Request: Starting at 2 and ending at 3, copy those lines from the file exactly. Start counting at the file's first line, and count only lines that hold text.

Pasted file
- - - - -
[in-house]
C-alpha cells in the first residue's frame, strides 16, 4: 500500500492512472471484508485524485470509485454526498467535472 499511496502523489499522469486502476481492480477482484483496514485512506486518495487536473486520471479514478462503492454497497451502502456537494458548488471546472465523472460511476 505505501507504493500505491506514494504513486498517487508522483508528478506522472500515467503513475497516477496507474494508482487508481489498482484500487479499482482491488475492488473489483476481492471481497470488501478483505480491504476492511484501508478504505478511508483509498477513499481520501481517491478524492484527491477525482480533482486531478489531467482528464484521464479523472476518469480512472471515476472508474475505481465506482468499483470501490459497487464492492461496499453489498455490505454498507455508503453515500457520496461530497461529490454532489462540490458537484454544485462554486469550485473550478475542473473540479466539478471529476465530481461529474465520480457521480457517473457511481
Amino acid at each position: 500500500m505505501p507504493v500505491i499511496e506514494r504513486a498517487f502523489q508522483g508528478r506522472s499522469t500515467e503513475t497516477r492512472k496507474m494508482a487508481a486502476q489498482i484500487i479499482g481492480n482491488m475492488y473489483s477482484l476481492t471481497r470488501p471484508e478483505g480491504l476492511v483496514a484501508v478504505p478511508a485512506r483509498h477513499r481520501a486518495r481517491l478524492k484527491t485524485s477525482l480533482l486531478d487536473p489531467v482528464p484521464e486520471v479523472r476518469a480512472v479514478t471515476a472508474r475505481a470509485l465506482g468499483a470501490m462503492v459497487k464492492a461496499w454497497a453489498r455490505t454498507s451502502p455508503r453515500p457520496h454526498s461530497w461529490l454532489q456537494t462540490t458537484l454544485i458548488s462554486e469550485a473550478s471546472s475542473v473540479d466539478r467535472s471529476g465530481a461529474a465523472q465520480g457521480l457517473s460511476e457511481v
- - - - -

C-alpha cells in the first residue's frame, strides 16, 4: 500500500492512472471484508485524485470509485454526498467535472 499511496502523489499522469486502476481492480477482484483496514485512506486518495487536473486520471479514478462503492454497497451502502456537494458548488471546472465523472460511476 505505501507504493500505491506514494504513486498517487508522483508528478506522472500515467503513475497516477496507474494508482487508481489498482484500487479499482482491488475492488473489483476481492471481497470488501478483505480491504476492511484501508478504505478511508483509498477513499481520501481517491478524492484527491477525482480533482486531478489531467482528464484521464479523472476518469480512472471515476472508474475505481465506482468499483470501490459497487464492492461496499453489498455490505454498507455508503453515500457520496461530497461529490454532489462540490458537484454544485462554486469550485473550478475542473473540479466539478471529476465530481461529474465520480457521480457517473457511481
Amino acid at each position: 500500500m505505501p507504493v500505491i499511496e506514494r504513486a498517487f502523489q508522483g508528478r506522472s499522469t500515467e503513475t497516477r492512472k496507474m494508482a487508481a486502476q489498482i484500487i479499482g481492480n482491488m475492488y473489483s477482484l476481492t471481497r470488501p471484508e478483505g480491504l476492511v483496514a484501508v478504505p478511508a485512506r483509498h477513499r481520501a486518495r481517491l478524492k484527491t485524485s477525482l480533482l486531478d487536473p489531467v482528464p484521464e486520471v479523472r476518469a480512472v479514478t471515476a472508474r475505481a470509485l465506482g468499483a470501490m462503492v459497487k464492492a461496499w454497497a453489498r455490505t454498507s451502502p455508503r453515500p457520496h454526498s461530497w461529490l454532489q456537494t462540490t458537484l454544485i458548488s462554486e469550485a473550478s471546472s475542473v473540479d466539478r467535472s471529476g465530481a461529474a465523472q465520480g457521480l457517473s460511476e457511481v